The Federal Reserve Board concurred with FDR's assessment. In a letter Governor Eugene Black sent to the Senate Banking and Currency Committee, he referred (once again according to Fettig) to the "undoubted need" for credit beyond what commercial banks and the Federal Reserve as then equipped were able to provide. "In brief," he wrote, "the need is for loans to provide working capital for commerce and industry, and such loans necessarily must have a longer maturity than those rediscountable by Federal reserve banks." In May 1934, Black followed up by testifying before the House Committee on Banking and Currency, telling it that replies from a questionnaire the Board had sent to 4,958 banks and 1,066 chambers of commerce suggested that unless small businesses could somehow secure another six or seven million dollars' worth of loans, they'd go out of business, throwing another 350,000 employees out of work.

On the whole, the lending the Fed was authorized to do by its 13(b) authority has much in common with the lending to be undertaken by the Fed's new Temporary Corporate and Small Business Liquidity Facility. Both arrangements allow the Fed to lend to smaller non-bank businesses. Both are aimed at funding businesses' short-term operating expenses, including their payroll, rent, and debt payments (their "working capital," in the language of the earlier program). Both allow for medium-term loans of up to five years in one case and four in the other. Both allow the Fed to make business loans through commercial banks (though Section 13(b) also allowed it to make such loans directly). Both supplement other government-financed emergency small-business lending programs. Finally, both involve Treasury backstops: $85 billion (or .24 percent of current GNP) for the TCSLF, versus $139.3 million (or .21 percent of 1934 GNP) for the Fed's 13(b) lending.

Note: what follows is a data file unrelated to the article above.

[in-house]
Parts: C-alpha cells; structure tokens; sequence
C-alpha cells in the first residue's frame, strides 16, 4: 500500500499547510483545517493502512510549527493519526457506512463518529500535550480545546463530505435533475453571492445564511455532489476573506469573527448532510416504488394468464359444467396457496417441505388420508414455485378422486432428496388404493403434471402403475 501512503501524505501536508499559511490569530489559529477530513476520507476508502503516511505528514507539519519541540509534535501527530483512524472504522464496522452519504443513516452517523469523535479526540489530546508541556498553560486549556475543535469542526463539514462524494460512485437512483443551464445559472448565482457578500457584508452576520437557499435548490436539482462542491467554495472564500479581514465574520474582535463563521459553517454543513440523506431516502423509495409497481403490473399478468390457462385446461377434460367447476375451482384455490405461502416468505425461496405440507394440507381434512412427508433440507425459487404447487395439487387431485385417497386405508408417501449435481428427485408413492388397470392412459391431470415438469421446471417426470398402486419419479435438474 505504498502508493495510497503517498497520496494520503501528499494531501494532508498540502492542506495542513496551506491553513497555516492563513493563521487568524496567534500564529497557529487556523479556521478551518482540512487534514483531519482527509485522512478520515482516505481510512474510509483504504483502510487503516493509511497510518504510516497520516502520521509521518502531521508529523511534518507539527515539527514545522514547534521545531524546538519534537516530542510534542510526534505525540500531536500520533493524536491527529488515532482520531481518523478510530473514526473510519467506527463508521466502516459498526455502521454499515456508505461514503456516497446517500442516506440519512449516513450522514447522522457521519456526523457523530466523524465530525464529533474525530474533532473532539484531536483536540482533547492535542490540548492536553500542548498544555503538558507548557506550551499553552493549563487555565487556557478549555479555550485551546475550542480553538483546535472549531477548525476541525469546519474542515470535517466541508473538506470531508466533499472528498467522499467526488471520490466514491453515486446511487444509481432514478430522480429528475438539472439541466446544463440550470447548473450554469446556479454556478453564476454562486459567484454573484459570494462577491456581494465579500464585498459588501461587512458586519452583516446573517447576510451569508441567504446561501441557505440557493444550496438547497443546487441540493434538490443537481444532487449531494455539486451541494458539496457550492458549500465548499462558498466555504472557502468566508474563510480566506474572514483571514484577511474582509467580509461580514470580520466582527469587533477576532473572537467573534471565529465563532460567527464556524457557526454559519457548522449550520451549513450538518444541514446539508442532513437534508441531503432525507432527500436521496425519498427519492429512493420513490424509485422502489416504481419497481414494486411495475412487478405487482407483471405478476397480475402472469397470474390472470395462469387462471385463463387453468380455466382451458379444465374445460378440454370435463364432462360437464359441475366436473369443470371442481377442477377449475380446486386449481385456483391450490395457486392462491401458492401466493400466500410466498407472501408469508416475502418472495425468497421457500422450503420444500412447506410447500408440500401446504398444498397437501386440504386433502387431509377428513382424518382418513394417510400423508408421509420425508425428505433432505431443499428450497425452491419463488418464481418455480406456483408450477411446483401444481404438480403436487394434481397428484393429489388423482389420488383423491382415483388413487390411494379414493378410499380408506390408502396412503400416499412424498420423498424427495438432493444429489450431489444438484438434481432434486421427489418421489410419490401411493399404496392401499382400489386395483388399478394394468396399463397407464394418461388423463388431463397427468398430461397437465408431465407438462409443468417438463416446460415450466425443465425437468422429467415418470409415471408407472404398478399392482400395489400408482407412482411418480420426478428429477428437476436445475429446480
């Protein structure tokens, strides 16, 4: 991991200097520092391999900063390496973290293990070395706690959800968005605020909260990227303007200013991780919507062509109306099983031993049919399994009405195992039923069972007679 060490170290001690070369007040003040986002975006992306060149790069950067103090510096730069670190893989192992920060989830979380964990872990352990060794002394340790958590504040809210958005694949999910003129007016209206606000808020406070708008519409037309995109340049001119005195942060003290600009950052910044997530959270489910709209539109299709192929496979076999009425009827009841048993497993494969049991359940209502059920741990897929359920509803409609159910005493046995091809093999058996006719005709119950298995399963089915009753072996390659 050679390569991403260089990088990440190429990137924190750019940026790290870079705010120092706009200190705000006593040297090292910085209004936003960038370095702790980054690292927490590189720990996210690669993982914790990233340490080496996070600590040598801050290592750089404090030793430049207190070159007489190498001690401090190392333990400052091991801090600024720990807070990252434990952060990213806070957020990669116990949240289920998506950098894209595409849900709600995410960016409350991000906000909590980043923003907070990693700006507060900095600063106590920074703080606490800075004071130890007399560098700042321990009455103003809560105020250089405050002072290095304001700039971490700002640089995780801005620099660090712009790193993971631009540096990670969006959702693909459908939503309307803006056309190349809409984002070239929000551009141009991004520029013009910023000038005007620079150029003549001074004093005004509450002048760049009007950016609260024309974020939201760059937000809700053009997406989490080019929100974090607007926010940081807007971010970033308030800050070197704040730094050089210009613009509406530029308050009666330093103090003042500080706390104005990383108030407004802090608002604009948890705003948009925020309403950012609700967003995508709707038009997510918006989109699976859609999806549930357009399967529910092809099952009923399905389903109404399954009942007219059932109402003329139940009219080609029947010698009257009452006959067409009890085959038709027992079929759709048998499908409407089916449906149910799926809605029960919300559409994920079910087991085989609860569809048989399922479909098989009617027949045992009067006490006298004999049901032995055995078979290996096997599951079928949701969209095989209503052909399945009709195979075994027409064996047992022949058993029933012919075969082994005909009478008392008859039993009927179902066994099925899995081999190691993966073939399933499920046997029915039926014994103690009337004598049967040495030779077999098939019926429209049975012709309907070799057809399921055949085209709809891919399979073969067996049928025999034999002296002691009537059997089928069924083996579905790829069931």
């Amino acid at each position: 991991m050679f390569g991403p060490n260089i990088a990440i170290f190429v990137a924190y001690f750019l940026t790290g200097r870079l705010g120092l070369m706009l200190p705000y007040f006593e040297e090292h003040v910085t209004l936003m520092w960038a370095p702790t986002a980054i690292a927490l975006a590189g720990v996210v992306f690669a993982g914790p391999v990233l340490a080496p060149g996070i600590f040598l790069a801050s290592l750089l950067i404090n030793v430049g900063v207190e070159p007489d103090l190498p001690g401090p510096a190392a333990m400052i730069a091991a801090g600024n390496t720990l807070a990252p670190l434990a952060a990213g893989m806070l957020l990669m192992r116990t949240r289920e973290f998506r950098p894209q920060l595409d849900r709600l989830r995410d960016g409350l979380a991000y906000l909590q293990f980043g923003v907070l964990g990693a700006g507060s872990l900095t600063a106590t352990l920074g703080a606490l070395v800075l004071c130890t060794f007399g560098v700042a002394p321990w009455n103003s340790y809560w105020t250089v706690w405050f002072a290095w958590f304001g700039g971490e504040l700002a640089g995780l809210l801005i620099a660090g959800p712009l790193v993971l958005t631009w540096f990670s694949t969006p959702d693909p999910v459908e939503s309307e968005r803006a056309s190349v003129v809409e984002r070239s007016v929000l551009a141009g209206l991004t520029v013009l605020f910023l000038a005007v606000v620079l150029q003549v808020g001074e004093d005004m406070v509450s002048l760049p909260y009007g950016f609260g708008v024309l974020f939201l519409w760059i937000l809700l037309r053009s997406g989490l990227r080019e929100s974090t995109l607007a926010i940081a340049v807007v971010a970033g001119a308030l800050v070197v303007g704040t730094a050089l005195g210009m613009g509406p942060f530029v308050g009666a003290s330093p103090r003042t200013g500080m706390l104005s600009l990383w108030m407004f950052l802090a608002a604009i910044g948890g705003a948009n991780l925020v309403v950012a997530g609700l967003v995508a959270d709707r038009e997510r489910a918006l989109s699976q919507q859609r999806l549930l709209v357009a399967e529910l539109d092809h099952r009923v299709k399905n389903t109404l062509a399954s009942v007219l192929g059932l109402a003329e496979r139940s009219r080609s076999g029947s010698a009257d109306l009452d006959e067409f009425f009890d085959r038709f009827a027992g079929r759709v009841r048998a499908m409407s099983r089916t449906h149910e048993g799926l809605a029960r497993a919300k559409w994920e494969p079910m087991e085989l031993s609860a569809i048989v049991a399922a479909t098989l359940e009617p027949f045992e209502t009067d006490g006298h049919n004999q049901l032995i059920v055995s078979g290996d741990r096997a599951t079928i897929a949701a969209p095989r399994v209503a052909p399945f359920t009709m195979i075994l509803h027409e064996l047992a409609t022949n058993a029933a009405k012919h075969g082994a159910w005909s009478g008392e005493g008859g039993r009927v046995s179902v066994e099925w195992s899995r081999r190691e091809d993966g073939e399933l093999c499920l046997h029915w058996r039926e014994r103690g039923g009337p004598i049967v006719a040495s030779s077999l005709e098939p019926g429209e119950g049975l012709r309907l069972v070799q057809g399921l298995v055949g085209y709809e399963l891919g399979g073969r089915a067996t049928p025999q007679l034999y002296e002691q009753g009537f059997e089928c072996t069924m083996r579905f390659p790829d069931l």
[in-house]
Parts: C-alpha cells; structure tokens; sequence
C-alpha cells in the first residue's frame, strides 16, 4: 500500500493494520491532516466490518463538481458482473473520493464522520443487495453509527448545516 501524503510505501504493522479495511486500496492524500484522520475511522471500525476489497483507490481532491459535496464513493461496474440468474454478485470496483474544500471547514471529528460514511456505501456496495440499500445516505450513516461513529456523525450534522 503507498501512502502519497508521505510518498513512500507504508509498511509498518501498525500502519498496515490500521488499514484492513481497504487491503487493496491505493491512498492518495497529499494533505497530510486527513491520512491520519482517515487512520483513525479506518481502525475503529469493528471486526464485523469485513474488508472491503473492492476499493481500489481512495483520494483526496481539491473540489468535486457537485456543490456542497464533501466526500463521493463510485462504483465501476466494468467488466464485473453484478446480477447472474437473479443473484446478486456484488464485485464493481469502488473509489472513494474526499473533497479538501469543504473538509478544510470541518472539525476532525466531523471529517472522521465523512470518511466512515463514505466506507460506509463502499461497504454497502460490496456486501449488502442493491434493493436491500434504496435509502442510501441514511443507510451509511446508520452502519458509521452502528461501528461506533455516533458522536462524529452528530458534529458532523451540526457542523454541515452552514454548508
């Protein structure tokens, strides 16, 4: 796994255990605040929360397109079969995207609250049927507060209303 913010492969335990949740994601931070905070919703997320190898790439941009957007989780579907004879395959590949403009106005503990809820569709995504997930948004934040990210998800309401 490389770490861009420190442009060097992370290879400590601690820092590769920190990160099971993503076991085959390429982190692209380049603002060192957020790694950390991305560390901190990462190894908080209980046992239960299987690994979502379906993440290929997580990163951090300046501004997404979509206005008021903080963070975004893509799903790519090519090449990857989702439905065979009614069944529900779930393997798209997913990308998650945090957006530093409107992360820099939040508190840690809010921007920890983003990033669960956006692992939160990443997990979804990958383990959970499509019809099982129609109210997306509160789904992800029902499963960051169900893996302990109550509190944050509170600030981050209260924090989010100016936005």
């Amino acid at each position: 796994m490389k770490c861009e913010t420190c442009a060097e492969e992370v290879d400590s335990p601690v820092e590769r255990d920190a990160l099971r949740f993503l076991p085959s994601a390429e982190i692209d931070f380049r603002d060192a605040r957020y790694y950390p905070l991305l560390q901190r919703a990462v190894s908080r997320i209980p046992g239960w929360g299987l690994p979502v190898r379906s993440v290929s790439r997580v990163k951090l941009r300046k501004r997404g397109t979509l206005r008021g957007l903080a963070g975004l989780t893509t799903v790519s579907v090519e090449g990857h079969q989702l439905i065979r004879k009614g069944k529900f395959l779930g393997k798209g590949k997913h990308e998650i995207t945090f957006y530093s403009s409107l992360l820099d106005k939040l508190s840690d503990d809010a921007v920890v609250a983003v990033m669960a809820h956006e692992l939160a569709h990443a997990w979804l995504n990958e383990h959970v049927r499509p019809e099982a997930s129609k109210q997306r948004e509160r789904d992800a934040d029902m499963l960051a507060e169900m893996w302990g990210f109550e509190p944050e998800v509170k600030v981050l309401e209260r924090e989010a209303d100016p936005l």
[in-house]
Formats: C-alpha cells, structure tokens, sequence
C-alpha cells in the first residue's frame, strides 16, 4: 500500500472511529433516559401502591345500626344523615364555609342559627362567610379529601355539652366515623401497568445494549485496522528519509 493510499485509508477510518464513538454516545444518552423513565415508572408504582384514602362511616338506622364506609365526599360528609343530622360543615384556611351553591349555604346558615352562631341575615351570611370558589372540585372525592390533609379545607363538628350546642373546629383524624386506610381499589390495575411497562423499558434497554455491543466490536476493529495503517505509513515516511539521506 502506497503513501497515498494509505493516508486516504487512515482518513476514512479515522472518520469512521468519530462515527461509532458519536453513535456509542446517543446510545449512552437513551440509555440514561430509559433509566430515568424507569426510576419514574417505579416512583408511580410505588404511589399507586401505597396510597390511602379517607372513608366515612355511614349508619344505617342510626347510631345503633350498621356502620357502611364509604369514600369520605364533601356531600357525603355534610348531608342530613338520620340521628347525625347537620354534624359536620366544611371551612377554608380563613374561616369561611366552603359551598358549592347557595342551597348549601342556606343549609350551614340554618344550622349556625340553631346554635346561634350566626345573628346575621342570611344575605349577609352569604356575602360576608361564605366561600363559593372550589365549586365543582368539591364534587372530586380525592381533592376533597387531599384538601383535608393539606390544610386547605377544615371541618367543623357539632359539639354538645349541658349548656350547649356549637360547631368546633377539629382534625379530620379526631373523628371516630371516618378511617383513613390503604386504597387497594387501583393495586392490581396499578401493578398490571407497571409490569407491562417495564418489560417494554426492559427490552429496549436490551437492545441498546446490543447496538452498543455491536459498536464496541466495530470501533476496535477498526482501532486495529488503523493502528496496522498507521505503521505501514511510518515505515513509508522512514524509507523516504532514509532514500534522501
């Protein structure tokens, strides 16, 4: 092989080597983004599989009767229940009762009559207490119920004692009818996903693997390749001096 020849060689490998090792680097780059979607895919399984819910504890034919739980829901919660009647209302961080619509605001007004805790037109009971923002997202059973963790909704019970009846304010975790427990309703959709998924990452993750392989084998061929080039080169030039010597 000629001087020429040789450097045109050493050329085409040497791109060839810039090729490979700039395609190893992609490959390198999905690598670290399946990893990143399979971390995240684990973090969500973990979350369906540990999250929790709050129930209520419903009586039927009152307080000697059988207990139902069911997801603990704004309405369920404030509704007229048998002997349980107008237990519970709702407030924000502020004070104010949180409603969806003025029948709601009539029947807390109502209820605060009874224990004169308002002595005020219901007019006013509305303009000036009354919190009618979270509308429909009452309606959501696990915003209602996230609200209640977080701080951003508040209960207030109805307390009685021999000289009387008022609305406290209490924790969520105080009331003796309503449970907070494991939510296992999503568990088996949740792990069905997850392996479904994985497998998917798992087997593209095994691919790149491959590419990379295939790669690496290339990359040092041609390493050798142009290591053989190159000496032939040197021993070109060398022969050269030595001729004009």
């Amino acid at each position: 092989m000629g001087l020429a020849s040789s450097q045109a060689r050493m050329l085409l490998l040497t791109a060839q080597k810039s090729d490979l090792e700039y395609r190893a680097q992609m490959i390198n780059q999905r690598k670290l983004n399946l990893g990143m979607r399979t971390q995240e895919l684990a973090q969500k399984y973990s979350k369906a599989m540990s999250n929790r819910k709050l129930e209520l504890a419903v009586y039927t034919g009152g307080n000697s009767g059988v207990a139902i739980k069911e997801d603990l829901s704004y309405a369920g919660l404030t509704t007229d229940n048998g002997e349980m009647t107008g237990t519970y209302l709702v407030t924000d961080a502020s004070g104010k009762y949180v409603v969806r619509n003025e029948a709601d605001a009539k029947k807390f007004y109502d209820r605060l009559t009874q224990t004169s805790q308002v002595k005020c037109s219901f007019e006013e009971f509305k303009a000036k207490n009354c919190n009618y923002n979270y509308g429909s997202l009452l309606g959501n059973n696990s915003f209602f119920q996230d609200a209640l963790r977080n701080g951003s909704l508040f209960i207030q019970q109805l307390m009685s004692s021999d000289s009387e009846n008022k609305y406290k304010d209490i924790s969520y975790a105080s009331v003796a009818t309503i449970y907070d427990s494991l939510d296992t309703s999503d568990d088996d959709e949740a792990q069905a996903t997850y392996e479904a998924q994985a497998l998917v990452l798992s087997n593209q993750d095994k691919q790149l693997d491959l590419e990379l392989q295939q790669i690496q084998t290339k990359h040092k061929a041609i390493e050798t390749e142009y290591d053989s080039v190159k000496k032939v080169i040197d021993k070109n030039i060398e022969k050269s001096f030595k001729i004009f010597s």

Of course the programs also differ in important ways. One difference is that, while both the TCSLF and 13(b) allow small business support, the TCSLF is the first Fed arrangement intended solely for such businesses. Also, while all of the Fed's 13(3) lending must be confined to "unusual and exigent circumstances," only its direct (part a) 13(b) lending was limited to "exceptional circumstances" when businesses were "unable to obtain requisite financial assistance on a reasonable basis from the usual sources." Finally, the Fed's total outstanding 13(b) loans were never supposed to exceed the $280 million in capital backing them. Besides that, the Fed's commercial lending partners also had to have skin in the game to the tune of 20 percent of any 13(b) lending they took part in. In contrast, the TCSLF can lend up to $1 trillion, or almost 12 times its capital. That difference makes the new program both much larger in potential scale than its predecessor, and far more capable of exhausting the capital supporting it.

Risky Business

That the Fed's 13(b) lending was limited to the capital assigned to it reflected both the then-orthodox view that the Fed banks should never assume even the slightest risk of becoming insolvent and the highly risky nature of business lending, especially of medium-term (as opposed to short-term) lending, during a depression. (In fact, by the end of the program's first 18 months, 43 percent of the value of its outstanding advances took the form of loans for either four or five years.) Such lending could be expected, in James Dolley's words, to "entail a substantial volume of loss charge-offs." And ordinary business-lending losses could well be compounded as a result of "political pressure imposed thru the Federal Reserve Board on the reserve banks to expedite loans and to extend as much credit as possible."